Employing natural enemies of Tuta absoluta improves tomato yields

The tomato leaf miner (Tuta absoluta) is one of the most destructive tomato pests worldwide. "We tested the quantity and quality of tomatoes after the combined use of two biological control agents - predatory mirid bug Nesidiocoris tenius and egg parasitoid Trichogramma brassicae," report researchers from the Faculty Tarbiat Modares University in Tehran (Iran).

Researchers varied predator release times (before and after pest establishment) and the number of parasitoids released (ten or thirty females a week per square meter).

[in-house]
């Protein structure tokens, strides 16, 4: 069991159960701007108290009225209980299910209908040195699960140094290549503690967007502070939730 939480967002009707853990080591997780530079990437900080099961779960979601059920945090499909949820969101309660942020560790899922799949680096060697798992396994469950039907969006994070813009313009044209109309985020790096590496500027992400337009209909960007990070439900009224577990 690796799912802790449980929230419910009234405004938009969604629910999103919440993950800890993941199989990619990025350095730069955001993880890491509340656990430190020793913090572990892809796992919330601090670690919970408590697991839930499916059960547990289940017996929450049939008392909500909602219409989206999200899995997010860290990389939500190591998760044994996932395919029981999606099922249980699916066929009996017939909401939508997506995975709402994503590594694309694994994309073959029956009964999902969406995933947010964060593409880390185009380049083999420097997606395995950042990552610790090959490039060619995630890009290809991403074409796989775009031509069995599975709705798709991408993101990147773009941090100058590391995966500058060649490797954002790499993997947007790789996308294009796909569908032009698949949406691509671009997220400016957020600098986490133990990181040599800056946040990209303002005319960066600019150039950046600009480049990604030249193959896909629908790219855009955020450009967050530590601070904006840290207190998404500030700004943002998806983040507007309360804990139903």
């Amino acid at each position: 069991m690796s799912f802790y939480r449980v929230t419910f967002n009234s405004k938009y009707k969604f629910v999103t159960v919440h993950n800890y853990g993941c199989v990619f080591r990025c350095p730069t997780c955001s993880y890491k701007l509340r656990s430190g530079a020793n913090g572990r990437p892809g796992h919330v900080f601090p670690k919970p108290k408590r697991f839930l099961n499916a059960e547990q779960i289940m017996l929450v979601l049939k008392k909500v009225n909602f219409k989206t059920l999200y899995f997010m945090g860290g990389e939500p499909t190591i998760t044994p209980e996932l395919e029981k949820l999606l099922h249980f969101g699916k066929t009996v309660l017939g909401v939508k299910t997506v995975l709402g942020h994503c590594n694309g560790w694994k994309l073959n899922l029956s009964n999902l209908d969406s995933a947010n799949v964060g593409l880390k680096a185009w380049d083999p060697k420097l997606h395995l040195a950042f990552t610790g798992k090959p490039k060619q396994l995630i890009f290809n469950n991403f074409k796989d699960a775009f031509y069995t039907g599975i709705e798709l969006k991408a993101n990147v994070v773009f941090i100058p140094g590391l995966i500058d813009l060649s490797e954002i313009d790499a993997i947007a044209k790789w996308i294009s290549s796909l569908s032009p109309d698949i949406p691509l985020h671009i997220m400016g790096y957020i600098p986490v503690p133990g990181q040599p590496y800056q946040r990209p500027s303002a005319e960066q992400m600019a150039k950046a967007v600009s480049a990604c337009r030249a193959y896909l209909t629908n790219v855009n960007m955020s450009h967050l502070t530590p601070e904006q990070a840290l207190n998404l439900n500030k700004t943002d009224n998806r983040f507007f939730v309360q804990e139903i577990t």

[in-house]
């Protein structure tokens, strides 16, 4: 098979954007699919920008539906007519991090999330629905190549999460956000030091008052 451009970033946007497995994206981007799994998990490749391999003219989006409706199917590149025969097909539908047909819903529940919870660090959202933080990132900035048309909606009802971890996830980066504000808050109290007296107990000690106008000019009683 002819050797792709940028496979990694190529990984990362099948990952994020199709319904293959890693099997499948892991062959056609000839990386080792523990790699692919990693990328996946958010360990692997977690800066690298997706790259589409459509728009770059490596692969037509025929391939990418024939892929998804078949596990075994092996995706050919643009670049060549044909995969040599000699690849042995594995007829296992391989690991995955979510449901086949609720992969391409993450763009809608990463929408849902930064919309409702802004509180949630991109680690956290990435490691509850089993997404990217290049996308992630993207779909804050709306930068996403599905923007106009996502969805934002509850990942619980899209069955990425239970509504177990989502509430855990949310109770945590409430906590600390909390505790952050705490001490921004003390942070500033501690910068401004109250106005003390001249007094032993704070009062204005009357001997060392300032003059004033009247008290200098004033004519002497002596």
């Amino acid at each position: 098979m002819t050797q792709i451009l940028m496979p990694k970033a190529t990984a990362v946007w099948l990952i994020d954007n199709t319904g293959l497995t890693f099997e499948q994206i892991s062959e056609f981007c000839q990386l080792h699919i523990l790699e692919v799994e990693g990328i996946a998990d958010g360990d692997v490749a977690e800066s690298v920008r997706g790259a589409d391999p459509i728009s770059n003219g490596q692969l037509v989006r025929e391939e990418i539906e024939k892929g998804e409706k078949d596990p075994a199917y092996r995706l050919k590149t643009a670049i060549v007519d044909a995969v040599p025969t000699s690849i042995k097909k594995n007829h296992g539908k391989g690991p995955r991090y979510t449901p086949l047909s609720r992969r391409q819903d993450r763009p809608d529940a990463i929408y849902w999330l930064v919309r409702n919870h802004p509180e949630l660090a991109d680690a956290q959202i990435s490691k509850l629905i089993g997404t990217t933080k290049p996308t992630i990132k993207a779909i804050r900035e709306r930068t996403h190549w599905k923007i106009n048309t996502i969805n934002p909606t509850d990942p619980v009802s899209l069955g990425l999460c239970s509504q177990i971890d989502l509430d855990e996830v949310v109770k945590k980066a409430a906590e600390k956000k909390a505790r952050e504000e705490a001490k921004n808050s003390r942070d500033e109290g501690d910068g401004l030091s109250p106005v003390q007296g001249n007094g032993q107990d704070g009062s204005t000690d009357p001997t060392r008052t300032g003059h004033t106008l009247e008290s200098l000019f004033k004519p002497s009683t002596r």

The best results in terms of number of fruits, percentage of undamaged fruits, total yield weight and undamaged yield weight were obtained with predator-in-first treatments, with or without the release of parasitoids.

In addition, fruit quality was also higher if predators were released first thanks to a higher percentage of water and sugar, lycopene, β-carotene, flavonoid and total chlorophyll content.

"Our results support the predator-in-first approach to manage Tuta," conclude researchers.

Source: Mirhosseini M., Fathipour Y., Soufbaf M., Reddy G., 'Implications of using two natural enemies of Tuta absoluta (Lepidoptera: Gelechiidae) toward tomato yield enhancement', 2019, Bulletin of Entomological Research.


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